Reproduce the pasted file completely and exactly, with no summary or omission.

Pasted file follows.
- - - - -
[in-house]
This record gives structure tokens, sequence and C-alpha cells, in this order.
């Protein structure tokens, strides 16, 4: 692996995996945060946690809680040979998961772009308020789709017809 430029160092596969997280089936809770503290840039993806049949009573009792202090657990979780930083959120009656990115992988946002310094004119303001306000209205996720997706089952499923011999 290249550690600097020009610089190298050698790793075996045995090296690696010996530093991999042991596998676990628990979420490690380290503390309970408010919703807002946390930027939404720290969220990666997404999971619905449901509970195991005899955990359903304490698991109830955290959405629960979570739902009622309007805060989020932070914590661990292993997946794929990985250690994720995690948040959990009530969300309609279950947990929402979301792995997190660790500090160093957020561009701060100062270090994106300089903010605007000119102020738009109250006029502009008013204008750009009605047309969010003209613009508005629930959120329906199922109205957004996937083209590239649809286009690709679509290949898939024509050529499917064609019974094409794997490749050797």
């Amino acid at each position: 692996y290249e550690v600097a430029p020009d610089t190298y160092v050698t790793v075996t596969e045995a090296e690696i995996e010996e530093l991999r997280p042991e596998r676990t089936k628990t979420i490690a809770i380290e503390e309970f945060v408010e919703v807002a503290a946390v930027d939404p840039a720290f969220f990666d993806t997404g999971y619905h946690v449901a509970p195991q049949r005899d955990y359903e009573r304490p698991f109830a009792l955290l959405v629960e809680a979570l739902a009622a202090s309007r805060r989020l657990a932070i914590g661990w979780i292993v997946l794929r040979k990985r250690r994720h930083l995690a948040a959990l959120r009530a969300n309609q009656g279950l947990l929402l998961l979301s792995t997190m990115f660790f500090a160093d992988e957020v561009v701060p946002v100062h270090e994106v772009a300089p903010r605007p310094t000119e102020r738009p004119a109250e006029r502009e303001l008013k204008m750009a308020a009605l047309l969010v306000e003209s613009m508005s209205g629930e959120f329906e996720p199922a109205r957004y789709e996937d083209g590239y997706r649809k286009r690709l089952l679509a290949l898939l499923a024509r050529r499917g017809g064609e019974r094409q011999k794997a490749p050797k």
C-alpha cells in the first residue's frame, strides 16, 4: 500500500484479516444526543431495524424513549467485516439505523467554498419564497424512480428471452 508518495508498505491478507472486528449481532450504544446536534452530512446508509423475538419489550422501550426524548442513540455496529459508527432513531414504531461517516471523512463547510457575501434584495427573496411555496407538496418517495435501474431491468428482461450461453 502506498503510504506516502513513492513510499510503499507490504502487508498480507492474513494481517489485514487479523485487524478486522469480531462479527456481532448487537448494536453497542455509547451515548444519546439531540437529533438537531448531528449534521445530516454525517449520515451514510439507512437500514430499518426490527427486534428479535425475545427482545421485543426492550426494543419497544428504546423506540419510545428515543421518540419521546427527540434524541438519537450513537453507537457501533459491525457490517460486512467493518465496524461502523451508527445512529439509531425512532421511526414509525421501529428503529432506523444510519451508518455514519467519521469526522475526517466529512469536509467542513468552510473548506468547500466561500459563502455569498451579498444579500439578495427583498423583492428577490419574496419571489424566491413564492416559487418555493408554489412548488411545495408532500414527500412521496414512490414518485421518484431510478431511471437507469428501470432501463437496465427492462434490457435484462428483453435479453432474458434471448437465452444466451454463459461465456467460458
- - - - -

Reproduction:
[in-house]
This record gives structure tokens, sequence and C-alpha cells, in this order.
């Protein structure tokens, strides 16, 4: 692996995996945060946690809680040979998961772009308020789709017809 430029160092596969997280089936809770503290840039993806049949009573009792202090657990979780930083959120009656990115992988946002310094004119303001306000209205996720997706089952499923011999 290249550690600097020009610089190298050698790793075996045995090296690696010996530093991999042991596998676990628990979420490690380290503390309970408010919703807002946390930027939404720290969220990666997404999971619905449901509970195991005899955990359903304490698991109830955290959405629960979570739902009622309007805060989020932070914590661990292993997946794929990985250690994720995690948040959990009530969300309609279950947990929402979301792995997190660790500090160093957020561009701060100062270090994106300089903010605007000119102020738009109250006029502009008013204008750009009605047309969010003209613009508005629930959120329906199922109205957004996937083209590239649809286009690709679509290949898939024509050529499917064609019974094409794997490749050797």
């Amino acid at each position: 692996y290249e550690v600097a430029p020009d610089t190298y160092v050698t790793v075996t596969e045995a090296e690696i995996e010996e530093l991999r997280p042991e596998r676990t089936k628990t979420i490690a809770i380290e503390e309970f945060v408010e919703v807002a503290a946390v930027d939404p840039a720290f969220f990666d993806t997404g999971y619905h946690v449901a509970p195991q049949r005899d955990y359903e009573r304490p698991f109830a009792l955290l959405v629960e809680a979570l739902a009622a202090s309007r805060r989020l657990a932070i914590g661990w979780i292993v997946l794929r040979k990985r250690r994720h930083l995690a948040a959990l959120r009530a969300n309609q009656g279950l947990l929402l998961l979301s792995t997190m990115f660790f500090a160093d992988e957020v561009v701060p946002v100062h270090e994106v772009a300089p903010r605007p310094t000119e102020r738009p004119a109250e006029r502009e303001l008013k204008m750009a308020a009605l047309l969010v306000e003209s613009m508005s209205g629930e959120f329906e996720p199922a109205r957004y789709e996937d083209g590239y997706r649809k286009r690709l089952l679509a290949l898939l499923a024509r050529r499917g017809g064609e019974r094409q011999k794997a490749p050797k």
C-alpha cells in the first residue's frame, strides 16, 4: 500500500484479516444526543431495524424513549467485516439505523467554498419564497424512480428471452 508518495508498505491478507472486528449481532450504544446536534452530512446508509423475538419489550422501550426524548442513540455496529459508527432513531414504531461517516471523512463547510457575501434584495427573496411555496407538496418517495435501474431491468428482461450461453 502506498503510504506516502513513492513510499510503499507490504502487508498480507492474513494481517489485514487479523485487524478486522469480531462479527456481532448487537448494536453497542455509547451515548444519546439531540437529533438537531448531528449534521445530516454525517449520515451514510439507512437500514430499518426490527427486534428479535425475545427482545421485543426492550426494543419497544428504546423506540419510545428515543421518540419521546427527540434524541438519537450513537453507537457501533459491525457490517460486512467493518465496524461502523451508527445512529439509531425512532421511526414509525421501529428503529432506523444510519451508518455514519467519521469526522475526517466529512469536509467542513468552510473548506468547500466561500459563502455569498451579498444579500439578495427583498423583492428577490419574496419571489424566491413564492416559487418555493408554489412548488411545495408532500414527500412521496414512490414518485421518484431510478431511471437507469428501470432501463437496465427492462434490457435484462428483453435479453432474458434471448437465452444466451454463459461465456467460458